How was your Travelers' Orientation?

  1. Hi All,

    I am curious about your orientation at new assignments?

    This is my first Traveler experience, and I'm rather surprised that I received a 2.5 hour orientation session (mainly on operating glucometers and signing requisite paperwork). Additionally, I worked only three shifts alongside a nurse for being precepted.

    Mind you, I am working in the PCU Float Pool for all of this hospital's locations (Five in this location). Each place and each floor has a completely different operating mode. It's been daunting to climb the learning curve, to say the least. Plus, I signed up for a six month long assignment - Rookie Mistake!
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    About hgraves64, ADN, BSN

    Joined: Oct '14; Posts: 26; Likes: 13

    13 Comments

  3. by   NedRN
    Three shifts? That should have exceeded your expectations, at least clinically. Sometimes it does take a couple days of software training to be minimally proficient, perhaps those three shifts focused heavily on charting.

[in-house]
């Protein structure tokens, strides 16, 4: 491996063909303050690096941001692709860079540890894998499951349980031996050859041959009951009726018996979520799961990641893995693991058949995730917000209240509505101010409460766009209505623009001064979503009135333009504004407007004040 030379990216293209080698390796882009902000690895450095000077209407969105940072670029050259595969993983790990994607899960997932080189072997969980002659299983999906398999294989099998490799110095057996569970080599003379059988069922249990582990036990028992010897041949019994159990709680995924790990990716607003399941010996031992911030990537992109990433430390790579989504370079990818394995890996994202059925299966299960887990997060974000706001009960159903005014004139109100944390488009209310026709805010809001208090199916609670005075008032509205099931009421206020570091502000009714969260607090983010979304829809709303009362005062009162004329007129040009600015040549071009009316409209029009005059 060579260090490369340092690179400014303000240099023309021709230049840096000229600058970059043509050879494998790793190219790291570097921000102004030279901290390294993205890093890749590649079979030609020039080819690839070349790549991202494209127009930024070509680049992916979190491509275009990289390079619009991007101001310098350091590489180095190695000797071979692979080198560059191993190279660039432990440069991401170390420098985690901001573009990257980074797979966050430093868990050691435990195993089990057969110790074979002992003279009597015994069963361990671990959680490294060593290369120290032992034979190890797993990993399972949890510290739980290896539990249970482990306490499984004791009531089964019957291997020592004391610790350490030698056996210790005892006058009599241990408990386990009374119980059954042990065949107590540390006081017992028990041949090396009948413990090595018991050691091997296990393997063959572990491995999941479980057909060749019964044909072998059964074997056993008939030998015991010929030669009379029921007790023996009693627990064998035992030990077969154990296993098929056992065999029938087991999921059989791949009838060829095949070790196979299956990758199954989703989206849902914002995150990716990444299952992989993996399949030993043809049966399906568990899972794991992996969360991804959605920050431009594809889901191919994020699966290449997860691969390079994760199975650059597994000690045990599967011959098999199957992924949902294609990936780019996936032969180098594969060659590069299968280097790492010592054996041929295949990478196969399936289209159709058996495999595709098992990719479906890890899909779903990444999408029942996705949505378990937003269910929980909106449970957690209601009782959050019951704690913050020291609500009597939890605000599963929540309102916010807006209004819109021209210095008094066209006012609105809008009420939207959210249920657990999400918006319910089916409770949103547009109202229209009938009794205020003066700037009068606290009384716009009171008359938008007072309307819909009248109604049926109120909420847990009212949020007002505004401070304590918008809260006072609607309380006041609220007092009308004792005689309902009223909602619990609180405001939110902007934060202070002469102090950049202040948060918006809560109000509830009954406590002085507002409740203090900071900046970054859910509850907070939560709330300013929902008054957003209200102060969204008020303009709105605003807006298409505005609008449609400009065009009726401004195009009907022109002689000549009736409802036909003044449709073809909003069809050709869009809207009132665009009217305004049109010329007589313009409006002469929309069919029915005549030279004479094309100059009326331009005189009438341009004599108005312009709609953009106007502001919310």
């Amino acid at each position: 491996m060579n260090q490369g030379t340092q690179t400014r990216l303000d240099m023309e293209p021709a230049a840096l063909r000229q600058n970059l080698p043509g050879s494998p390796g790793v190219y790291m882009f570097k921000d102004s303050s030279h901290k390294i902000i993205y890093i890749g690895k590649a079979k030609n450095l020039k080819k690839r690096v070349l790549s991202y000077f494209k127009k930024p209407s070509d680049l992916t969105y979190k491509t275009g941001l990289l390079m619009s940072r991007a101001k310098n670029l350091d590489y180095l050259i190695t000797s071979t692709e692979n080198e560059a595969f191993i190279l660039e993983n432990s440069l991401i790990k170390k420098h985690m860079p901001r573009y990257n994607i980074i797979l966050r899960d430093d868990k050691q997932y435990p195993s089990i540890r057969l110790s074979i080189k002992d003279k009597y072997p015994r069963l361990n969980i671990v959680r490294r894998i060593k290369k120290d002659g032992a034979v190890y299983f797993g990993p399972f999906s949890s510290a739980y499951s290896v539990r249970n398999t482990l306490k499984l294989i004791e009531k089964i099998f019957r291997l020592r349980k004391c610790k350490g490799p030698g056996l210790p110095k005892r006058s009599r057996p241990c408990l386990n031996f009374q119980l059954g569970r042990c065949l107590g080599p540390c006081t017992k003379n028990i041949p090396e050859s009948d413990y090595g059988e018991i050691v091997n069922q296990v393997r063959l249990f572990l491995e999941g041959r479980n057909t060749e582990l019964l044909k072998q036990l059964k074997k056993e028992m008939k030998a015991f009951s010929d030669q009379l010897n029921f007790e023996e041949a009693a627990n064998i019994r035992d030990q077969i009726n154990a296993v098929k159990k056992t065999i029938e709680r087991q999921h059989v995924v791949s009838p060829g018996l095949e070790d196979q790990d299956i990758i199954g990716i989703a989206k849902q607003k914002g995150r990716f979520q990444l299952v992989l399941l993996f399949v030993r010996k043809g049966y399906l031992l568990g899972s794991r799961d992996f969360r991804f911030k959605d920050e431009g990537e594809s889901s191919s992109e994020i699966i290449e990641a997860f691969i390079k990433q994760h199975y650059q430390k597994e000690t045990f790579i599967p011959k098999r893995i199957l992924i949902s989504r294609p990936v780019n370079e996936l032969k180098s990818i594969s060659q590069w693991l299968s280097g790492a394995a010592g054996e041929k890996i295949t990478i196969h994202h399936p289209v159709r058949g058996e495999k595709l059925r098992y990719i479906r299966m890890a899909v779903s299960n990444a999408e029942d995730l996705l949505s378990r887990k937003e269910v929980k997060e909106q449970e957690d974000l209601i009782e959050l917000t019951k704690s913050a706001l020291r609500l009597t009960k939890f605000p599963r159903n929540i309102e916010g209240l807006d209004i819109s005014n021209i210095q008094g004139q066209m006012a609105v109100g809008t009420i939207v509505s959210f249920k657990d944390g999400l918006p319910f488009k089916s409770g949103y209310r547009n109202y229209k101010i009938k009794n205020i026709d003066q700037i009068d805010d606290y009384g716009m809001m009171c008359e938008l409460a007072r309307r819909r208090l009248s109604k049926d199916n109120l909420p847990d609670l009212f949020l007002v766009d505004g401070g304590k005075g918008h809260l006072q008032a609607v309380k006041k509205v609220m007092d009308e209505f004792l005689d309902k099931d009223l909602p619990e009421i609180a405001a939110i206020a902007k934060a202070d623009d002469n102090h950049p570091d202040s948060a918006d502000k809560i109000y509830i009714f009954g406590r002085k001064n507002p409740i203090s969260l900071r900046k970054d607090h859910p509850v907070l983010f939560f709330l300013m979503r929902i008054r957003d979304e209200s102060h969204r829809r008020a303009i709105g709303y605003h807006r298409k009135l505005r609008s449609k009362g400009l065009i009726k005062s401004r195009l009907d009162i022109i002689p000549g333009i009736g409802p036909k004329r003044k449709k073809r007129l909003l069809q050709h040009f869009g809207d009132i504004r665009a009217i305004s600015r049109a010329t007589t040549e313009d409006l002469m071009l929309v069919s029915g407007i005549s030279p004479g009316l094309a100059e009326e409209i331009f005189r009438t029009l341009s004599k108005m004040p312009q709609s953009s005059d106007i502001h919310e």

4. by   hgraves64
    Wow, working for five different hospitals and about 3-4 different floors within each one... I should've picked an initial assignment that was site based and only on one floor. All of the floors have their own unique operating mode, and it takes so much time to learn each one. I wish I could've had much longer of an orientation because it has taken months to get familiar with each one. Also, the hospital equipment here in the West is physically different than in the Sourh, so it takes time to get comfortable with it too....
  5. by   chare
    Exactly how much orientation do you think you should have been given?
  6. by   hgraves64
    But yeh nothing new to learn clinically. Just their systems are so different out here.
  7. by   hgraves64
    I would have liked a week at each of the five hospitals, in retrospect, especially since I work 4-5 different floors in each one. They are all in the same network but the amount of differences between each hospital and floor is pretty significant in reality.

    Being a Traveler in the float pool for multiple floors in multi-hospital system is pretty taxing. Before. I had always been staff on one floor of one hospital with rare occasions to float. This has been an eye-opening experience, for sure...